CAMRA’s Good Cider Guide is the guide for real cider-loving connoisseurs. It is packed with information on every producer in the UK and highlights all the best places in which to buy and sample the nation’s best ciders.

The book is divided into counties and contains maps, listings of producers and over 550 cider outlets. The guide also includes other areas of cider interest, museums, orchards and heritage areas.

Monday, October 31, 2005

CAMRA Announces Britain's Best Pub For Cider And Perry

CAMRA, the Campaign for Real Ale, has been celebrating Cider and Perry Month through October, today announced that The Miners, New Road, Whitecroft, Lydney, Gloucester is the best pub in Britain for cider and perry. This is the first time this award has been made to a pub.

CAMRA’s Cider and Perry campaign celebrates ‘real’ cider and perry. A number of events have been run by pubs, CAMRA branches and Common Ground throughout the month to help promote the quality of ‘real’ cider and perry to highlight the difference in taste that ‘real’ cider and perry offers compared to gassy, tasteless, keg products.

Gillian Williams, CAMRA’s Director of Cider & Perry Campaigning said,
It has been a very successful campaign this year. A large amount of pubs have come on board to help promote ‘real’ cider and perry by organising different events and offering consumers the chance to try the fantastic ‘real’ ciders and perries Britain produce. We have in the past always awarded pubs for the quality of their real ale and felt this was the ideal time to present an award for Britain’s Best Cider and Perry pub.

CAMRA’s Cider and Perry Pub of the Year 2005 – The Miners Arms, New Road, Whitecroft, Lydney, Gloucester. Presentation at the pub - Monday 21st October 2pm

This is the first year CAMRA has awarded a prize to the best pub in Britain that promotes and encourages sales of quality ‘real’ cider and perry. Pub goers were encouraged to enter their favourite cider and perry pubs and CAMRA received over 40 different pubs entries from across Britain.

The final judges report summed up the success of The Miners:
The Miners Arms clearly shows the listings of the fantastic ‘real’ ciders that are on sale, making it simple for the consumer to decide on which ones to try. They regularly offer three real ciders, all served on handpump. These ciders were tasted and served in excellent condition and at the right temperature. The Miners Arms also scored very highly for its friendly, welcoming staff who made you feel at home straight away. The pub feels like the heart and soul of the village and attracts all age groups. There is a wide selection of traditional games in the pub for people to enjoy, they offer occasional live music and there is an attractive garden. All in all, The Miners Arms is an excellent asset to the lucky locals of Whitecroft. It made us wish we lived a lot nearer!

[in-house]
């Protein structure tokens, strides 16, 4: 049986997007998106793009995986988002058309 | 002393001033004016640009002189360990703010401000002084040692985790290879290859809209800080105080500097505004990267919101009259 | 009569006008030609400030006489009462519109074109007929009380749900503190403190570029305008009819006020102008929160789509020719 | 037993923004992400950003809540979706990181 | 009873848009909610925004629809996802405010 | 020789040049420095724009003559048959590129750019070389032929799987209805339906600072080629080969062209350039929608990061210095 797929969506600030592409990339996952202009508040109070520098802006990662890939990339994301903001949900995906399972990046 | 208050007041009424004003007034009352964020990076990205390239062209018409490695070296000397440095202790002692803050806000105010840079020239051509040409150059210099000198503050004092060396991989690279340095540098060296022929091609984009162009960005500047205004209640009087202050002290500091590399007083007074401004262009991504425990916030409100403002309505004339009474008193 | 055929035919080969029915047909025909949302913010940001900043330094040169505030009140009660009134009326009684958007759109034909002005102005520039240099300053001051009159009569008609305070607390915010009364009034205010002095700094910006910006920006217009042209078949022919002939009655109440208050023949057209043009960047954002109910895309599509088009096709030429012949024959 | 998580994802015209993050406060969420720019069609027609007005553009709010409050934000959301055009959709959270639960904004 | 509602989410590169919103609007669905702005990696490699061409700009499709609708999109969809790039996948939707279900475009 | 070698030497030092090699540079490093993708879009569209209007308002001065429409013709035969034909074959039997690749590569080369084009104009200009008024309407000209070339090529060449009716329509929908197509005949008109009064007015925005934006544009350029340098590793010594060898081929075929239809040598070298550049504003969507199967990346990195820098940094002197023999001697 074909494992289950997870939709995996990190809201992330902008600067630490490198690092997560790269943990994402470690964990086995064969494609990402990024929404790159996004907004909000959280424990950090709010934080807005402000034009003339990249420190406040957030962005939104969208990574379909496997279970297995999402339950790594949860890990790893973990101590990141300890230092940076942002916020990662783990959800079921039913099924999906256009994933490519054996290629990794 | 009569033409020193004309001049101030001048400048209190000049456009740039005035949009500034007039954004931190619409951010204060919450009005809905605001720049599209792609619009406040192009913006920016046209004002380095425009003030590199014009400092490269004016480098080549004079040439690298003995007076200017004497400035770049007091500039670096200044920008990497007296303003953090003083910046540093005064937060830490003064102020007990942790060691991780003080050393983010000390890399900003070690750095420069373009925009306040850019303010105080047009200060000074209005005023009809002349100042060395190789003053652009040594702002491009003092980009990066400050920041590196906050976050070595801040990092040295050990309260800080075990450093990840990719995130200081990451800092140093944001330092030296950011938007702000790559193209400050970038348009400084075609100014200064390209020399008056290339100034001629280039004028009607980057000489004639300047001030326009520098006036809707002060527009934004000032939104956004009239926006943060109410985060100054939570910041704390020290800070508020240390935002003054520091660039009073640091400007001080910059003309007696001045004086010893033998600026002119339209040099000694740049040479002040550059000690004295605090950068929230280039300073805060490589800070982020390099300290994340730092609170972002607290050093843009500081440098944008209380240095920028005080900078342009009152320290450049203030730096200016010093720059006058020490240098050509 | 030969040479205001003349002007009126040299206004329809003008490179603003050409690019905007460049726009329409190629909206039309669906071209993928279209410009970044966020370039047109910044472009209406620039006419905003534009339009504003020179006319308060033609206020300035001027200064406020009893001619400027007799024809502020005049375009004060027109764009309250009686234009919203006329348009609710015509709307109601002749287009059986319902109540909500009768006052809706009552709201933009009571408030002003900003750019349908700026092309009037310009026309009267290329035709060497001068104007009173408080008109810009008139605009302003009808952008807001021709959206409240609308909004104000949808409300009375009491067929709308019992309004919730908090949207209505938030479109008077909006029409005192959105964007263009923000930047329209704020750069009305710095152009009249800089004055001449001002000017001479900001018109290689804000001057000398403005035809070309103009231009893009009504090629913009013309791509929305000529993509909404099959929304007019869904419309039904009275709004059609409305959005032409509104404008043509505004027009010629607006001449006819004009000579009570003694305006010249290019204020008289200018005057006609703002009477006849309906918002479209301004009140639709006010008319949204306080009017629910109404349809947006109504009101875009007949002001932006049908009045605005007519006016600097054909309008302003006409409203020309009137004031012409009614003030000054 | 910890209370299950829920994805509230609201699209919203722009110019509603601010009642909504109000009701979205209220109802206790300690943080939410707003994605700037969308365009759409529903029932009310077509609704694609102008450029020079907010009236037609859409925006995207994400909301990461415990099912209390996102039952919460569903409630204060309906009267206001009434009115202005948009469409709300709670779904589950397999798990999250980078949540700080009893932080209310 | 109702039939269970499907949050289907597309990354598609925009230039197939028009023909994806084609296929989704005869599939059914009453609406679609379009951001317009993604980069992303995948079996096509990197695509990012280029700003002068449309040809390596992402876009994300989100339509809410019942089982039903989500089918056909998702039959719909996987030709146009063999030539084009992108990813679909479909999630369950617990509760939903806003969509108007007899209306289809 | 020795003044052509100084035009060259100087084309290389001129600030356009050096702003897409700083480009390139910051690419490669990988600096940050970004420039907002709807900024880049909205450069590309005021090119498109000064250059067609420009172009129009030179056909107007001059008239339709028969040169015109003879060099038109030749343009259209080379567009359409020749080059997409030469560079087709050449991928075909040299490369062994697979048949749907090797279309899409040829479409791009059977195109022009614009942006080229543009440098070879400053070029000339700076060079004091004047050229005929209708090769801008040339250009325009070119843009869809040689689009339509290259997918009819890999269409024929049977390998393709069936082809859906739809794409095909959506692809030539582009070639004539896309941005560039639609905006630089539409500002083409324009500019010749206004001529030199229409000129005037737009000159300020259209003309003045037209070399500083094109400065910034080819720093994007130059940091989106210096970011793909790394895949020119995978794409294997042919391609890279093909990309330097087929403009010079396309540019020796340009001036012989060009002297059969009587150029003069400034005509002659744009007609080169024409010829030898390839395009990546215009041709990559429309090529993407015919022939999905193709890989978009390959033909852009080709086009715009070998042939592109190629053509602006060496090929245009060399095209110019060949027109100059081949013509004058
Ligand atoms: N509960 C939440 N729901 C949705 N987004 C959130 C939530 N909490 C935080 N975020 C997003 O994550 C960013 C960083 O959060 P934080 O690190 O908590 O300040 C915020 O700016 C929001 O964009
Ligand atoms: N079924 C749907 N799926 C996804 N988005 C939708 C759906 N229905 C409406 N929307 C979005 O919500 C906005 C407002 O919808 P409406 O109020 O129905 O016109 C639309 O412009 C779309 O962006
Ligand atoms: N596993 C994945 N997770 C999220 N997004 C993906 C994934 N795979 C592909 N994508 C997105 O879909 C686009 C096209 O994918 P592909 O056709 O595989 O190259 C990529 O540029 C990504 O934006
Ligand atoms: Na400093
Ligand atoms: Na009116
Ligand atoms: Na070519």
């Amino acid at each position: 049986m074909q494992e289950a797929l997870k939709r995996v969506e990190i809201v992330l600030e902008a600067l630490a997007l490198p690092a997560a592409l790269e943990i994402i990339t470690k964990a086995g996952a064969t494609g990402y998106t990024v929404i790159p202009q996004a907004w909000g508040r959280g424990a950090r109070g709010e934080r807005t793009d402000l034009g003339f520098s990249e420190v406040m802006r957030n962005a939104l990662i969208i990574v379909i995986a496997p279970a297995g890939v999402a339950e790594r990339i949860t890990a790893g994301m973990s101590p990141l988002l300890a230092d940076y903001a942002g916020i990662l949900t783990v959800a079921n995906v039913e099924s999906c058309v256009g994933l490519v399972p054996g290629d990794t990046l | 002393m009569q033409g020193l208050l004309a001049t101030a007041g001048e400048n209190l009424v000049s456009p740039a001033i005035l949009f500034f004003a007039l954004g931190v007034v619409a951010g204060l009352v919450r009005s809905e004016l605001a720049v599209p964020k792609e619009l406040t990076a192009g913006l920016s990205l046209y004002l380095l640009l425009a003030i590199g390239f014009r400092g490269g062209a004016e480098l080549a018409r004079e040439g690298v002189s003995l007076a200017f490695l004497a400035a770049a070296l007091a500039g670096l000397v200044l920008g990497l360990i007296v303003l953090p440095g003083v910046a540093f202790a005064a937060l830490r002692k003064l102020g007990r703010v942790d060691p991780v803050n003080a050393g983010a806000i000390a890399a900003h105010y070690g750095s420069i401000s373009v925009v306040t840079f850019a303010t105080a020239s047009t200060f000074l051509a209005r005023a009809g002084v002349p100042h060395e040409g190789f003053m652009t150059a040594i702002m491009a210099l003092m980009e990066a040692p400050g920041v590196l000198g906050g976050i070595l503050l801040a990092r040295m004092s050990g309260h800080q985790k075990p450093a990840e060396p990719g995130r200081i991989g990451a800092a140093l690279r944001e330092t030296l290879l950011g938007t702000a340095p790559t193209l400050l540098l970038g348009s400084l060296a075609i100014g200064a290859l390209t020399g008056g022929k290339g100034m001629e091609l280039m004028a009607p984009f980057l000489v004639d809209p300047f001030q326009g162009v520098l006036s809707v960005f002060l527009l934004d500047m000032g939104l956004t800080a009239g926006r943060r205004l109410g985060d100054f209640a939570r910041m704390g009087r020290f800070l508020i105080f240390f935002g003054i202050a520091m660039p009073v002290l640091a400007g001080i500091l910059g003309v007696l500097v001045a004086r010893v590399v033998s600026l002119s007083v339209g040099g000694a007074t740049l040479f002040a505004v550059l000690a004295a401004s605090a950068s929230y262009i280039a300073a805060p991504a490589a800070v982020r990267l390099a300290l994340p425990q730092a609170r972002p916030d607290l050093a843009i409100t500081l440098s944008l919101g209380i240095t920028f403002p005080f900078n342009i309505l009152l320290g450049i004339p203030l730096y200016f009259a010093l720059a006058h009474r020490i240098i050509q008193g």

Bob and Liz Kirby have run The Miners Arms for two years and on hearing they had been named as CAMRA’s National Cider & Perry Pub they said,
We are obviously chuffed to bits about this. Much of the credit for the award must go to our local cider drinkers who are dedicated in their quality control and consultancy roles and to our predecessors Stuart & Elaine who established the real cider reputation of the Miners.

Gillian Williams concluded,
The National Award provides recognition for the achievement of Bob and Liz who run this thriving real cider and perry pub. The judges, who have visited many pubs, just fell in love with The Miners Arms!

The three other finalists in this judging were –

The Brandy Wharf Cider Centre, Waddingham, Gainsborough, Lincolnshire

Dave Wells runs a wonderful pub with a constantly changing range of ciders and perries in a location which needs to be seen to be believed. Brandy Wharf Cider Centre is as far away from a bland high street chain as you could imagine.

The Wellington, 37 Bennetts Hill, Birmingham